• For a single test data set, specify an Ns-by-N matrix, where Ns is the number of samples and N is the number of channels. You must specify `cost_fun` as `'NRMSE'` or `'NMSE'` to use multiple-channel data.

• For multiple test data sets, specify a cell array of length Nd, where Nd is the number of test-to-reference pairs and each cell contains one data matrix.

`x` must not contain any `NaN` or `Inf` values.

Reference data with which to compare `x`, specified as a matrix or cell array.

• For a single reference data set, specify an Ns-by-N matrix, where Ns is the number of samples and N is the number of channels. `xref` must be the same size as `x`. You must specify `cost_fun` as `'NRMSE'` or `'NMSE'` to use multiple-channel data.

• For multiple reference data sets, specify a cell array of length Nd, where Nd is the number of test-to-reference pairs and each cell contains one reference data matrix. As with the individual data matrices, the cell array sizes for `x` and `xref` must match. Each ith element of `fit` corresponds to the pairs of the ith cells of `x` and `xref`.

`xref` must not contain any `NaN` or `Inf` values.

Cost function to determine goodness of fit, specified as one of the following values. In the equations, the value fit applies to a single pairing of test and reference data sets.

ValueDescriptionEquationNotes
`'MSE'`Mean squared error

`$fit=\frac{{‖x-xref‖}^{2}}{Ns}$`

where Ns is the number of samples and ‖ indicates the 2-norm of a vector.

fit is a scalar.
`'NRMSE'`Normalized root mean squared error

`$fit\left(i\right)=\frac{‖xref\left(:,i\right)-x\left(:,i\right)‖}{‖xref\left(:,i\right)-mean\left(xref\left(:,i\right)\right)‖}$`

where ‖ indicates the 2-norm of a vector. `fit` is a row vector of length N and i = 1,...,N, where N is the number of channels.

fit is a row vector. `'NRMSE'` is the cost function used by `compare`.

`'NMSE'`Normalized mean squared error

`$fit\left(i\right)=\frac{{‖xref\left(:,i\right)-x\left(:,i\right)‖}^{2}}{{‖xref\left(:,i\right)-mean\left(xref\left(:,i\right)\right)‖}^{2}}$`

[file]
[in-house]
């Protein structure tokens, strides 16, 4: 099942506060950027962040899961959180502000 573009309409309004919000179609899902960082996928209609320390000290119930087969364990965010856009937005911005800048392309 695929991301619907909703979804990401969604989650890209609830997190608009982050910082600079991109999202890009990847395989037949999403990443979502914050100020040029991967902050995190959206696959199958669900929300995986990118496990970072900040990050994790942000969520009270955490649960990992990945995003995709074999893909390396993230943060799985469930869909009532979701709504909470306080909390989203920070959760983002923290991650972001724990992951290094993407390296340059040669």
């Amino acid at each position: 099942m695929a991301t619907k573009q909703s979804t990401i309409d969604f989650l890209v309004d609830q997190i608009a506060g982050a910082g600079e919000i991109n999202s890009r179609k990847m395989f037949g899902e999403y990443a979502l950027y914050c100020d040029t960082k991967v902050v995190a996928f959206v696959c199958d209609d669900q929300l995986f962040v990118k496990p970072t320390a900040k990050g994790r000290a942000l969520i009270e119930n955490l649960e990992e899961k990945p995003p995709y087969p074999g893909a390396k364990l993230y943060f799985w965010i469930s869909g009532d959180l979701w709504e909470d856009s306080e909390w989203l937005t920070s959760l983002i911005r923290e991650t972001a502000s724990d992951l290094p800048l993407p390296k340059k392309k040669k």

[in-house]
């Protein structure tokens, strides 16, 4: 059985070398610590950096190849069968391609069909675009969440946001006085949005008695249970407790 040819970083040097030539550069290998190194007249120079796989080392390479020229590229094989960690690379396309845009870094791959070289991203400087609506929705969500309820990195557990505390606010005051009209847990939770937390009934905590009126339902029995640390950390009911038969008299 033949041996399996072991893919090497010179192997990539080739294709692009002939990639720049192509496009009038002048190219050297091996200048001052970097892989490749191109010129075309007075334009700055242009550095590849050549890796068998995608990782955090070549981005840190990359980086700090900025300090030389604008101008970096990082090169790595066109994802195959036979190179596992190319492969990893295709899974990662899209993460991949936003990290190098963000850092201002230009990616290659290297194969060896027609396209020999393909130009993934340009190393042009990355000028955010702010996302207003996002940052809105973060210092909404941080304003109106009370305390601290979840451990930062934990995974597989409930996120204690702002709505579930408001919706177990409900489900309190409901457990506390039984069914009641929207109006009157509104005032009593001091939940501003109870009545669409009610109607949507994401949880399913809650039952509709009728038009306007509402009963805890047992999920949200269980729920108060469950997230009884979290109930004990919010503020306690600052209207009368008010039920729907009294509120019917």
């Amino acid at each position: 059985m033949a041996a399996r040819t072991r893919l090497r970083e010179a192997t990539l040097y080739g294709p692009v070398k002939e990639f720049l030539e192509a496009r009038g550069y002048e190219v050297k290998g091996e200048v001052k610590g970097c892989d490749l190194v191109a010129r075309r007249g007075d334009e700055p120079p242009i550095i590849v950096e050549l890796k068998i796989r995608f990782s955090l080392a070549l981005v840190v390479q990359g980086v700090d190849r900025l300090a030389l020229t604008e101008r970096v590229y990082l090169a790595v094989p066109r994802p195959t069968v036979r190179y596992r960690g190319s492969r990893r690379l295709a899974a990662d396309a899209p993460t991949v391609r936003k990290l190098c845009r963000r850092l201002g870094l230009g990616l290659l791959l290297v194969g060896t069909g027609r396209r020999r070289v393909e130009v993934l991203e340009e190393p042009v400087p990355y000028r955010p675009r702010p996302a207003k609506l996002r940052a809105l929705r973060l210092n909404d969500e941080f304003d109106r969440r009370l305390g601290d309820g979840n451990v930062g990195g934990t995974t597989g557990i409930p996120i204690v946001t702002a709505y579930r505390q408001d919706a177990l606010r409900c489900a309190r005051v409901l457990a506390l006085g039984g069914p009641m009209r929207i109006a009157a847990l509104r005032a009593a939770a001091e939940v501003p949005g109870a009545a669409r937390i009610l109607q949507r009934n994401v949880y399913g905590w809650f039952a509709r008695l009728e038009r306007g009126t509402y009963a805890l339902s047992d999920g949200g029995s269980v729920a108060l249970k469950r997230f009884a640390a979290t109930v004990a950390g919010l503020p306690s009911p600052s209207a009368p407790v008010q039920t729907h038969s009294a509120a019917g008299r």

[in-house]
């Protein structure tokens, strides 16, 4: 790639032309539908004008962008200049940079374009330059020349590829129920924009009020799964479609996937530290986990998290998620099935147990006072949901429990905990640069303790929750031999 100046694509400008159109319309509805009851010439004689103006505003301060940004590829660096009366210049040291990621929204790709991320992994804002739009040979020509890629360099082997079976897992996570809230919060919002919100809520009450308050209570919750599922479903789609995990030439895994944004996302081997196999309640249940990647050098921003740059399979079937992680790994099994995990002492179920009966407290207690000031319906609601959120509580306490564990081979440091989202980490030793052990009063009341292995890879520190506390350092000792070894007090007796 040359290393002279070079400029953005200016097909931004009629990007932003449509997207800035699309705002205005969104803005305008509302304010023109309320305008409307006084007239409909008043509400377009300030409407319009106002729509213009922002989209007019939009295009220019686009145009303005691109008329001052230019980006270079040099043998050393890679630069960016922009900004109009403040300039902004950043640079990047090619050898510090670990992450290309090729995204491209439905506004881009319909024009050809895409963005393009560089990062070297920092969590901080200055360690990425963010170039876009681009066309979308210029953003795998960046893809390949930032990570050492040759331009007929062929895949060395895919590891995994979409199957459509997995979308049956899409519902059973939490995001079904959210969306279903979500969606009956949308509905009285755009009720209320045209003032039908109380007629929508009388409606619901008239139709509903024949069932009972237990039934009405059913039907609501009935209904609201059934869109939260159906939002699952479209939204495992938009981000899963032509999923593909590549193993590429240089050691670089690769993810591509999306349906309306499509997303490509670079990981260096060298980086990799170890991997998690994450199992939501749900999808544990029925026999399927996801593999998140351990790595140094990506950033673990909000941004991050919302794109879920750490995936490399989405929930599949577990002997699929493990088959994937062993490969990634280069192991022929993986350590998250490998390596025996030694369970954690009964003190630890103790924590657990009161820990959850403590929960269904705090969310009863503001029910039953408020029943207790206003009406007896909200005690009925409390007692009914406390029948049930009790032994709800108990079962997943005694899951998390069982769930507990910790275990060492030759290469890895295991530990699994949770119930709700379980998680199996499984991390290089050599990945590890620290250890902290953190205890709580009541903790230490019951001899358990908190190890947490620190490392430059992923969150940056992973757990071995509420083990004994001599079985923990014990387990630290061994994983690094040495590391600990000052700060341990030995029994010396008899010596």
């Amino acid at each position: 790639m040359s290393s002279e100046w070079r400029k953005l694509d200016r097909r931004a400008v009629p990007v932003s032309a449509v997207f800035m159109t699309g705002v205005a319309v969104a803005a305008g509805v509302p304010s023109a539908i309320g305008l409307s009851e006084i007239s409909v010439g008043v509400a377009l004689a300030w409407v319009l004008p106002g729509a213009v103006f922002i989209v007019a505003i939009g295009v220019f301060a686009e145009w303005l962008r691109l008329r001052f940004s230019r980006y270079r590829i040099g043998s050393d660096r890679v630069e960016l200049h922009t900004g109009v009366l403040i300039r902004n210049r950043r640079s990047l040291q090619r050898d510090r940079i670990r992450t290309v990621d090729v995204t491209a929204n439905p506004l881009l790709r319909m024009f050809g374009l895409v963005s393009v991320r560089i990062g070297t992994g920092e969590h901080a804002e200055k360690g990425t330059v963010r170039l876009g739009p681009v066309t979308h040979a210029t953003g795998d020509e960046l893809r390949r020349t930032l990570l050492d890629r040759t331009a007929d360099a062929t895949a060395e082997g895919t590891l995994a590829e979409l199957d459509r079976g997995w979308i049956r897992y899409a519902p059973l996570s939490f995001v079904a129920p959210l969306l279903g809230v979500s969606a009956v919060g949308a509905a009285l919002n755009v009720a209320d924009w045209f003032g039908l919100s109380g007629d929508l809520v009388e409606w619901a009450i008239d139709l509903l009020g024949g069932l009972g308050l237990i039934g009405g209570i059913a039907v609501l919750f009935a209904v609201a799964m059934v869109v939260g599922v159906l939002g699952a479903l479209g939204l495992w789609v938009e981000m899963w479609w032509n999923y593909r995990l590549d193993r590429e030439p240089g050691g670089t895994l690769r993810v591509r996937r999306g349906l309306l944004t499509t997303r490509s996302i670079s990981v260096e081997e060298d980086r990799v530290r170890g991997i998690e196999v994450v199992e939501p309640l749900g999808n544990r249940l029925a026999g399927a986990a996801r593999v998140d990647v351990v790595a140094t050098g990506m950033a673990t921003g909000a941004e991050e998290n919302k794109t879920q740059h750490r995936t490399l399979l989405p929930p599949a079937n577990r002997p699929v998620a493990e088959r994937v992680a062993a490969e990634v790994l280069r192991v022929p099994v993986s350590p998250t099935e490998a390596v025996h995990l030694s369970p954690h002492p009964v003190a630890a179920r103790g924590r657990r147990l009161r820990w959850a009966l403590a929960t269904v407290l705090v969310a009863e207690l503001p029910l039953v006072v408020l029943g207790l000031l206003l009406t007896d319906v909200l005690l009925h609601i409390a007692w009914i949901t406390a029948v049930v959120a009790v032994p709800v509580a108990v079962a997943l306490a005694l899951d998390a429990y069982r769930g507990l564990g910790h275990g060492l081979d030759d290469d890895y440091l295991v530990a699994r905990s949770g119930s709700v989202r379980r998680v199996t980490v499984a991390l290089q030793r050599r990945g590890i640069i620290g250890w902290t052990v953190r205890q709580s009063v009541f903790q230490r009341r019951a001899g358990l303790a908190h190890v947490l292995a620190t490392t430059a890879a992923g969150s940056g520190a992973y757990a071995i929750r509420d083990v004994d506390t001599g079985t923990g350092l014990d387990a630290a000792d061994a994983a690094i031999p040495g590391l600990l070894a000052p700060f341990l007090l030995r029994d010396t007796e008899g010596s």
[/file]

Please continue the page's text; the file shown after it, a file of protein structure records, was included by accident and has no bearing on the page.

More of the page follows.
fit is a row vector.

## Output Arguments

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Goodness of fit between test and reference data pairs, returned as a scalar, a row vector, or a cell array.

• For a single test and reference data set pair, `fit` is returned as a scalar or row vector.

• If `cost_fun` is `'MSE'`, then `fit` is a scalar.

• If `cost_fun` is `'NRMSE'` or `'NMSE'`, then `fit` is a column vector of length N, where N is the number of channels.

• For multiple test and data set and reference pairs, where `x` and `xref` are cell arrays of length ND, `fit` is returned as a vector or a matrix.

• If `cost_fun` is `'MSE'`, then `fit` is a row vector of length ND.

• If `cost_fun` is `'NRMSE'` or `'NMSE'`, then `fit` is a matrix of size N-by- Nd, where N is the number of channels (data columns) and Nd represents the number of test pairs. Each element of `fit` contains the goodness of fit values for the corresponding test data and reference pair.

Each element of `fit` contains the goodness of fit values for the corresponding test data and reference pair.

Possible values for individual fit elements depend on the selection of `cost_func`.

• If `cost_func` is `'MSE'`, each `fit` value is a positive scalar that grows with the error between test and reference data. A `fit` value of `0` indicates a perfect match between test and reference data.

• If `cost_func` is `'NRMSE'` or `'NMSE'`, `fit` values vary between -`Inf` and 1.

• `0` — Perfect fit to reference data (zero error)

• -`Inf` — Bad fit

• `1``x` is no better than a straight line at matching `xref`

## Version History

Introduced in R2012a